31 March 2016
Brazil: Economic Development Stalled
- Large domestic market
- Abundant natural resources
- Diversified industrial base
- Political unrest
- Weak public finances
- High inflation
Brazil is a federal republic. The president is both head of state and head of government. President Dilma Rousseff approval rating has sunk to single-digits, amid a faltering economy, high inflation, and a corruption scandal at Petrobras, the state-controlled oil company. In order to bolster support among allies, she reshuffled the cabinet in last October and handed the PMDB greater power in the government.
The Workers’ Party has a track record at reducing poverty, thanks to its social program. For instance, created in 2003 when the party came to power, the Bolsa Familia programme provides poor families with children with an average of R$70 per month. Other programmes include non-contributory pensions for rural workers, food benefits for the poor and unemployment benefits. But at the same time, the generous social programmes have contributed to a bigger loophole in public finances. Facing recession and an unemployment rate rising to 7.5% in November from 4.8% a year earlier, Rousseff’s main job is to turn the economy around and shore up public finances.
The government has introduced some austerity measures. In September 2014, it unveiled spending cuts in health and low-cost housing programs, investments in infrastructure, agricultural subsidies as well as salaries and bonuses for government employees. It also planned to raise taxes by bringing back an unpopular financial transactions tax that was abolished eight years ago.
Brazil is Latin America’s largest economy. Industries are diversified, ranging from the manufacturing of consumer durables to automobiles and aircraft. The country is rich in natural resources, particularly iron ore. Rising unemployment rate and austerity measures have weighed on private consumption, which accounts for over 60% of GDP. The Brazilian economy is expected to contract by 3.1% in this year and 2.5% in the next. The Brazilian real is among the worst performing emerging market currencies. Over the past 12 months, it has depreciated by 34% against the US dollar.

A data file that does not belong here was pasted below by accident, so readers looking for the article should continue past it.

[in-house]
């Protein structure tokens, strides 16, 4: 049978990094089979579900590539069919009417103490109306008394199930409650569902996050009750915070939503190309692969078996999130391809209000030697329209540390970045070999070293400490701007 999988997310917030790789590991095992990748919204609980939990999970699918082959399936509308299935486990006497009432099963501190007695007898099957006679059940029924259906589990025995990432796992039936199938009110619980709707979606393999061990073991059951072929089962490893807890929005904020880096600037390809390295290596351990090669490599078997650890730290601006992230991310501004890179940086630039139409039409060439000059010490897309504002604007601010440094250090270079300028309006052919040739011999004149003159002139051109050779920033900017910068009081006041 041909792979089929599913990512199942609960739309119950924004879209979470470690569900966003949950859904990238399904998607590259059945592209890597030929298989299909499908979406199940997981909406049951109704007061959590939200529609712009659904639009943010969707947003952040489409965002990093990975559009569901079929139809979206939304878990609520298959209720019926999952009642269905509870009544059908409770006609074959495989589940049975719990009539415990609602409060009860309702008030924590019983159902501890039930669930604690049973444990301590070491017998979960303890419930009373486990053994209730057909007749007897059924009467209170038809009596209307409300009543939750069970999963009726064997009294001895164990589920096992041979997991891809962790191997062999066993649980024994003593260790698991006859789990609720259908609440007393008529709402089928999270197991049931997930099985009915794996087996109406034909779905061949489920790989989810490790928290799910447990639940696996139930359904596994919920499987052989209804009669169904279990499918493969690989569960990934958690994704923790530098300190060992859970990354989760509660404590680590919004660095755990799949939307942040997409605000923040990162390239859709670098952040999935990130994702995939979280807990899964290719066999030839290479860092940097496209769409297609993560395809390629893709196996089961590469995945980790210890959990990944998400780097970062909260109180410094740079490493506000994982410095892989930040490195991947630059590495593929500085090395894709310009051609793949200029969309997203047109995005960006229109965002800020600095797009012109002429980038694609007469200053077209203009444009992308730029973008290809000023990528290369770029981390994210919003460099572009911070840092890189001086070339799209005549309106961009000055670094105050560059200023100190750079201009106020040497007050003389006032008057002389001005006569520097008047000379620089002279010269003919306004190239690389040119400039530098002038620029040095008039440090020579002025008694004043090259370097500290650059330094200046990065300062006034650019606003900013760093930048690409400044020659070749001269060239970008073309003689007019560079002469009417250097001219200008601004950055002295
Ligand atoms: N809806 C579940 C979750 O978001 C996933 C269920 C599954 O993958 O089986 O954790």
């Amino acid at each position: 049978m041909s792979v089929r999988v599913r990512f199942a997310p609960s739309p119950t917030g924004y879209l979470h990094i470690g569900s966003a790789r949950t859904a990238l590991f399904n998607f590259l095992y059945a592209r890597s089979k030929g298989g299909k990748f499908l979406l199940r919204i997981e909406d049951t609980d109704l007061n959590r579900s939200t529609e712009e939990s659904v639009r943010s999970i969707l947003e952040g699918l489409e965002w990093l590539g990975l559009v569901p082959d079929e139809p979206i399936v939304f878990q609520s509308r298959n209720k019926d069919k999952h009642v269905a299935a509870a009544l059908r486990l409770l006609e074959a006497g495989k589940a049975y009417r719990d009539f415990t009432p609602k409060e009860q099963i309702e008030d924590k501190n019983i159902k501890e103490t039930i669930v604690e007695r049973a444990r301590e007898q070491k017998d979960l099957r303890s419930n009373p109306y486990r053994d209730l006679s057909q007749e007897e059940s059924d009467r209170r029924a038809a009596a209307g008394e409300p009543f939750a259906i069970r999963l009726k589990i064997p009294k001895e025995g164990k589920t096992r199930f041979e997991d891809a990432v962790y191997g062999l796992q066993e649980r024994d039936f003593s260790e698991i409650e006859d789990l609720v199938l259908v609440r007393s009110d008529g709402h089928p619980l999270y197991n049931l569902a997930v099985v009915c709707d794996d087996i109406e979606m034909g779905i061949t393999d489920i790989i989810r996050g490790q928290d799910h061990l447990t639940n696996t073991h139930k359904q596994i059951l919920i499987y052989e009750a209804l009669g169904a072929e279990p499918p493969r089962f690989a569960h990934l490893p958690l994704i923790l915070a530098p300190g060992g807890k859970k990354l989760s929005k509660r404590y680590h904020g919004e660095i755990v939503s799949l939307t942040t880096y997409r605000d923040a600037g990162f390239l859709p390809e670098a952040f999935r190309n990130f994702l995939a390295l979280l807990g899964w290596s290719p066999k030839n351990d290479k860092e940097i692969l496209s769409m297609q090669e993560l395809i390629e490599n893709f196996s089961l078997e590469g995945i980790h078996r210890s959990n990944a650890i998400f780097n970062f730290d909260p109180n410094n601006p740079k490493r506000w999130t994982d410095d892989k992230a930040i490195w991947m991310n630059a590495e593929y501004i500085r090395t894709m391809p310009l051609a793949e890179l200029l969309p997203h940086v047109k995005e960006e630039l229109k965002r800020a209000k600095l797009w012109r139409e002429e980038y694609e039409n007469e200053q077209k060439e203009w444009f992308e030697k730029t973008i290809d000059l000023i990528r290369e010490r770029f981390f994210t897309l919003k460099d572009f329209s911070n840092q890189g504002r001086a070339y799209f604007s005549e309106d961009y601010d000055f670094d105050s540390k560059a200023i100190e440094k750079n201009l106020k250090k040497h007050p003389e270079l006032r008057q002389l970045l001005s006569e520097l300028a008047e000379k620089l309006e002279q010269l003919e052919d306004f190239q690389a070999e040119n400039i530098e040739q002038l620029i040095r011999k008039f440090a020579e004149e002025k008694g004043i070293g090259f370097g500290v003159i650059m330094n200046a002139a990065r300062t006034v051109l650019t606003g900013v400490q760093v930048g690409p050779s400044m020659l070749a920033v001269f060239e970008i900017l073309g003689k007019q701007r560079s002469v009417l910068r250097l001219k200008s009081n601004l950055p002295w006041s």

The central bank has raised interest rates by a total of 7% to the current level of 14.25% since April 2013, amid elevated inflation. In November 2014, the inflation rate stood at 10.48%, well above the central bank’s mid-point target of 4.5%. The high inflation is mainly due to a weaker currency and higher government-administered prices in utilities such as electricity. The central bank signaled that the interest rate will stay at its current level for a prolonged period, which would in turn curb economic activity. Meanwhile, Brazil’s high interest rates also make public debt costlier to service. Interest payments accounts for 8.7% of GDP in 2014, compared to around 4% in 2012.
Despite the poor economic performance and the pressures on the external sector, there is no immediate threat of an external crisis, as Brazil has US$ 360 billion of reserves (about 20% of GDP). FDI financed more than 70% of the current account deficit in 2014. The exchange rate would remain the main shock absorber. Nevertheless, strong congressional opposition to austerity and political uncertainty imply it would take a longer time for the economy to recover.
Hong Kong-Brazil Trade
Total exports from Hong Kong to Brazil decreased by 4.5% from HK$15,210 million in 2013 to HK$14,520 million in 2014. The top three export categories to Brazil were: (1) electrical machinery, apparatus & appliances, & parts (+15.9%), (2) telecommunications, audio & video equipment (-11.0%), and (3) office machines & computers (-18.8%), which represented 70.1% of total exports to Brazil.
ECIC Underwriting Experience
The ECIC imposes no restrictions on covering Brazilian buyers. Currently, the insured buyers in Brazil range from small and medium sized companies to listed companies. For 2014, the number and the amount of credit limit applications on Brazil decreased by 15.1% and 61.4% respectively while the insured business increased by 38.7%. Major insured products were electronics, chemical products, and toys, which represented 49.6% of ECIC’s insured business on Brazil. The Corporation’s underwriting experience on Brazil has been acceptable, with three payment difficulty cases and one claim case reported in from December 2014 to November 2015, involving mineral products, electronics and toys.